The People v. The Setting Sun
August 23, 2011 § 10 Comments
Two weekends ago, Robert and I visited my parents in order to really dig in to the whole baby-preparation thing. (Now that I’m nearly four months pregnant, it seems appropriate that the Queen of Planning and Princess of Planning make the most out of their limited time together to, well, plan!) While we were visiting with them, my paternal grandparents came over for dinner. It was a really nice time to see them; we hadn’t visited them since I had announced my pregnancy over the phone to them on Father’s Day.
While we were having dinner, my grandfather regaled us with an interesting…and…slightly disturbing…tale of a friend of theirs (a neighbor) who had a rather unfortunate accident with a bicyclist, which resulted in the cyclist’s untimely death. Allow me to share the story with you, free of judgment, before I share my opinion.
Setting: 5:30 p.m., EST, late October. Her SUV crests the top of a hill to approach a stop light. This particular spot has always been a neighborhood bugaboo, particularly in the Fall. Neighbors have complained of feeling blinded as they traverse the intersection at this time of day, on this particular hill.
Situation: As she pulls up to the top of the hill, she notices that there is another car behind her. Unfortunately, she cannot see to her right, blinded by the sun. As she begins to pull through the intersection, she hears a gruesome thump and knows that she has hit something. Just a moment later, the car behind her likewise hits the something. She’s a nurse, on her way to pick up her child from an extracurricular activity, so she immediately pulls over to investigate. When she sees the man off his bicycle, dying, she begins emergency care. The police arrive and physically restrain the panicked off-duty nurse. The man is dead on the scene.
What happened: Driver A was blinded by the sun and therefore unable to see the bicyclist riding in the shoulder to her right. There is no bike lane. Her right side-view mirror clipped the cyclist, causing him to fall off his bike. Driver B killed the cyclist by driving over him. (I have limited information on Driver B because Driver A is my grandparents’ neighbor and friend, so the story is primarily from her perspective.)
The question: who is at fault and to what degree?
Think on that, ruminate a minute, and then, when you’re ready, return to this post for my take on it.
But first, my grandparents’ opinion:
Driver A, their friend, has been in and out of court for several months (nearly a year has gone by), but the official trial has not started. She has suffered a great deal of mental and physical anguish, leaving her depressed and incapable to do her job as a nurse. Her family has suffered, as well. They have taken to avoiding the scene of the accident in hopes of not reliving the horror of that fateful afternoon. (They may have even moved, but I’m a little spotty on that detail.) To my grandparents’ unified minds, this woman has served her due time through her suffering. They believe that the bicyclist is responsible for his death for two reasons: 1. he was traveling in a shoulder, not in an approved bike lane, and 2. everyone in the area knew that the sun was blinding at that time of the day in that particular spot. They could not comprehend why this man would choose to ride his bike amid afternoon traffic when visibility is so obviously compromised. I asked if they had heard about Driver B and what she was being held responsible for, but they hadn’t heard. They are disgusted by the surviving family of the cyclist for pursuing the case and for erecting a memorial to their family member. They are sure that the memorial is an attempt to further punish the drivers involved, specifically Driver A, through psychological torture.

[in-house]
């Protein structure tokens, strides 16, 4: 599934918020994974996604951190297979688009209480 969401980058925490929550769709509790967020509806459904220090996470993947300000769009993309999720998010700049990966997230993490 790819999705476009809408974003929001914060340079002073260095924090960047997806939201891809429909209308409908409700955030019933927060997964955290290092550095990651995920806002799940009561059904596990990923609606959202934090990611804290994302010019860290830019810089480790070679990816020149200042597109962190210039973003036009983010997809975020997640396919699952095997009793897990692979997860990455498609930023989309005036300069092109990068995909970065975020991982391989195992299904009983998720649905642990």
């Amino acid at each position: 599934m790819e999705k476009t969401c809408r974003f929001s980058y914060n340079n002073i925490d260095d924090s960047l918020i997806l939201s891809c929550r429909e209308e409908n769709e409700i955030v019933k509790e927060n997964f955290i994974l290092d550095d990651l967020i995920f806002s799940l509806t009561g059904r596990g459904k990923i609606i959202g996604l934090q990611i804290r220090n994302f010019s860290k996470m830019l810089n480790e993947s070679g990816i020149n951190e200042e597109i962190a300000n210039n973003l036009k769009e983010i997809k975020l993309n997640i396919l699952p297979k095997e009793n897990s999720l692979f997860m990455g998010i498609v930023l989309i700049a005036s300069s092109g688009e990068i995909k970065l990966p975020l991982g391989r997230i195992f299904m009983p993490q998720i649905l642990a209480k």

It is always, beyond any reasonable doubt, the driver’s responsibility to drive in a manner that ensures the safety of all passengers as well as all other bodies on the road. I have been blinded by a setting sun before. I have had trouble seeing the lines painted on the road because of the sun. I have driven dangerously close to a bicyclist before because of traffic on my left or an inability to see the cyclist.
Should anything have happened to me, my passengers, other drivers, pedestrians, or cyclists on the road because I found myself temporarily impaired, then it is solely my responsibility. When I am impaired by the sun, then it is my responsibility to drive slower and more cautiously. I can’t assume that others around me are aware that I’m blinded and that they’ll accommodate my impairment. I believe that Driver A should take some responsibility for assisting an accidental vehicular homicide. Driver B should be charged with accidental vehicular homicide. The bicyclist should not have been traveling in a shoulder, true. But neither he nor the setting sun should be found culpable for the unfortunate accidental crime.
I was also surprised by my grandparents’ vehemence. I am positive that if I were the cyclist in this scenario, my parents would fight to the end to see the drivers responsible brought to justice.
So, readers, what says’t thou? In the case of the People v. the Setting Sun, who should win?